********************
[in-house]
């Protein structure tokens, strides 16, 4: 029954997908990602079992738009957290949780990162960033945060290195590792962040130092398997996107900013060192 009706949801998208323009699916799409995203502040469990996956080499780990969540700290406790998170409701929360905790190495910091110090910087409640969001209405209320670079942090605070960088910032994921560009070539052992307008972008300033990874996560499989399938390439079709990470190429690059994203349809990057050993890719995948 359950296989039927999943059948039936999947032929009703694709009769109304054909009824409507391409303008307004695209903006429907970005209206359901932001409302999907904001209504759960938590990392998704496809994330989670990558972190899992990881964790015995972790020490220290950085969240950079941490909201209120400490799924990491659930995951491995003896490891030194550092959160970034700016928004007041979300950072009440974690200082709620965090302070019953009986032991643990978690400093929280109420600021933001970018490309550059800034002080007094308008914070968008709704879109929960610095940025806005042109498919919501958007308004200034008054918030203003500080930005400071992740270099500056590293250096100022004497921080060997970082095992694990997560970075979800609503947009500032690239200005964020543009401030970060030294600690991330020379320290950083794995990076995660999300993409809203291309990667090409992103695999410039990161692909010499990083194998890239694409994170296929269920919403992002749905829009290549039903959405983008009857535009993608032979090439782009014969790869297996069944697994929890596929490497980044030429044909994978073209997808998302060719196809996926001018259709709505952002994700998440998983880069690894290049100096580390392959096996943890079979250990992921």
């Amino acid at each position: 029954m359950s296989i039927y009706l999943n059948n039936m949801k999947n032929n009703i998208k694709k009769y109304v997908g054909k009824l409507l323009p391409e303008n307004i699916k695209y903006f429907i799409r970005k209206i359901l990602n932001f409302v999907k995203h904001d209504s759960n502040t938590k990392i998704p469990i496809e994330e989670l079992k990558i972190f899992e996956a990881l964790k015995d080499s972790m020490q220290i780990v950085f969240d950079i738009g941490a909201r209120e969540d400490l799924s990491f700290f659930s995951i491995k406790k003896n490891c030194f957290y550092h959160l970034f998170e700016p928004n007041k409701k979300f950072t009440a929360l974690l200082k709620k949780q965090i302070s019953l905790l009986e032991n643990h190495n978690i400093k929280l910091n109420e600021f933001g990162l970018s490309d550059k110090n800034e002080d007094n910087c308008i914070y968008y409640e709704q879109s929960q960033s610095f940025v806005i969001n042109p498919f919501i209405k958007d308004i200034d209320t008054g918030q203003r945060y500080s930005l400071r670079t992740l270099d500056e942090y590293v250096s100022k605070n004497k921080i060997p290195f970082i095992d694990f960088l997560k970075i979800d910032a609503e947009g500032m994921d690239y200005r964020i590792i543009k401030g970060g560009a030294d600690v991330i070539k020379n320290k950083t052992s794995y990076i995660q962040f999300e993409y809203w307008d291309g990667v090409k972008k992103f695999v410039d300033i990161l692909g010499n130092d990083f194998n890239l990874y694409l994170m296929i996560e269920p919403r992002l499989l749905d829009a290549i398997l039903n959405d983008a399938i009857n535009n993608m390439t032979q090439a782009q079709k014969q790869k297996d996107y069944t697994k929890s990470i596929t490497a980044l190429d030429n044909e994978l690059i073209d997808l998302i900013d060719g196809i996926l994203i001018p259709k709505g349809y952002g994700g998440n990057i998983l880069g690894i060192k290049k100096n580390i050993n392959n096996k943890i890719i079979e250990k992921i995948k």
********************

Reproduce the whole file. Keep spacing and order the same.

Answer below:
[in-house]
């Protein structure tokens, strides 16, 4: 029954997908990602079992738009957290949780990162960033945060290195590792962040130092398997996107900013060192 009706949801998208323009699916799409995203502040469990996956080499780990969540700290406790998170409701929360905790190495910091110090910087409640969001209405209320670079942090605070960088910032994921560009070539052992307008972008300033990874996560499989399938390439079709990470190429690059994203349809990057050993890719995948 359950296989039927999943059948039936999947032929009703694709009769109304054909009824409507391409303008307004695209903006429907970005209206359901932001409302999907904001209504759960938590990392998704496809994330989670990558972190899992990881964790015995972790020490220290950085969240950079941490909201209120400490799924990491659930995951491995003896490891030194550092959160970034700016928004007041979300950072009440974690200082709620965090302070019953009986032991643990978690400093929280109420600021933001970018490309550059800034002080007094308008914070968008709704879109929960610095940025806005042109498919919501958007308004200034008054918030203003500080930005400071992740270099500056590293250096100022004497921080060997970082095992694990997560970075979800609503947009500032690239200005964020543009401030970060030294600690991330020379320290950083794995990076995660999300993409809203291309990667090409992103695999410039990161692909010499990083194998890239694409994170296929269920919403992002749905829009290549039903959405983008009857535009993608032979090439782009014969790869297996069944697994929890596929490497980044030429044909994978073209997808998302060719196809996926001018259709709505952002994700998440998983880069690894290049100096580390392959096996943890079979250990992921």
């Amino acid at each position: 029954m359950s296989i039927y009706l999943n059948n039936m949801k999947n032929n009703i998208k694709k009769y109304v997908g054909k009824l409507l323009p391409e303008n307004i699916k695209y903006f429907i799409r970005k209206i359901l990602n932001f409302v999907k995203h904001d209504s759960n502040t938590k990392i998704p469990i496809e994330e989670l079992k990558i972190f899992e996956a990881l964790k015995d080499s972790m020490q220290i780990v950085f969240d950079i738009g941490a909201r209120e969540d400490l799924s990491f700290f659930s995951i491995k406790k003896n490891c030194f957290y550092h959160l970034f998170e700016p928004n007041k409701k979300f950072t009440a929360l974690l200082k709620k949780q965090i302070s019953l905790l009986e032991n643990h190495n978690i400093k929280l910091n109420e600021f933001g990162l970018s490309d550059k110090n800034e002080d007094n910087c308008i914070y968008y409640e709704q879109s929960q960033s610095f940025v806005i969001n042109p498919f919501i209405k958007d308004i200034d209320t008054g918030q203003r945060y500080s930005l400071r670079t992740l270099d500056e942090y590293v250096s100022k605070n004497k921080i060997p290195f970082i095992d694990f960088l997560k970075i979800d910032a609503e947009g500032m994921d690239y200005r964020i590792i543009k401030g970060g560009a030294d600690v991330i070539k020379n320290k950083t052992s794995y990076i995660q962040f999300e993409y809203w307008d291309g990667v090409k972008k992103f695999v410039d300033i990161l692909g010499n130092d990083f194998n890239l990874y694409l994170m296929i996560e269920p919403r992002l499989l749905d829009a290549i398997l039903n959405d983008a399938i009857n535009n993608m390439t032979q090439a782009q079709k014969q790869k297996d996107y069944t697994k929890s990470i596929t490497a980044l190429d030429n044909e994978l690059i073209d997808l998302i900013d060719g196809i996926l994203i001018p259709k709505g349809y952002g994700g998440n990057i998983l880069g690894i060192k290049k100096n580390i050993n392959n096996k943890i890719i079979e250990k992921i995948k």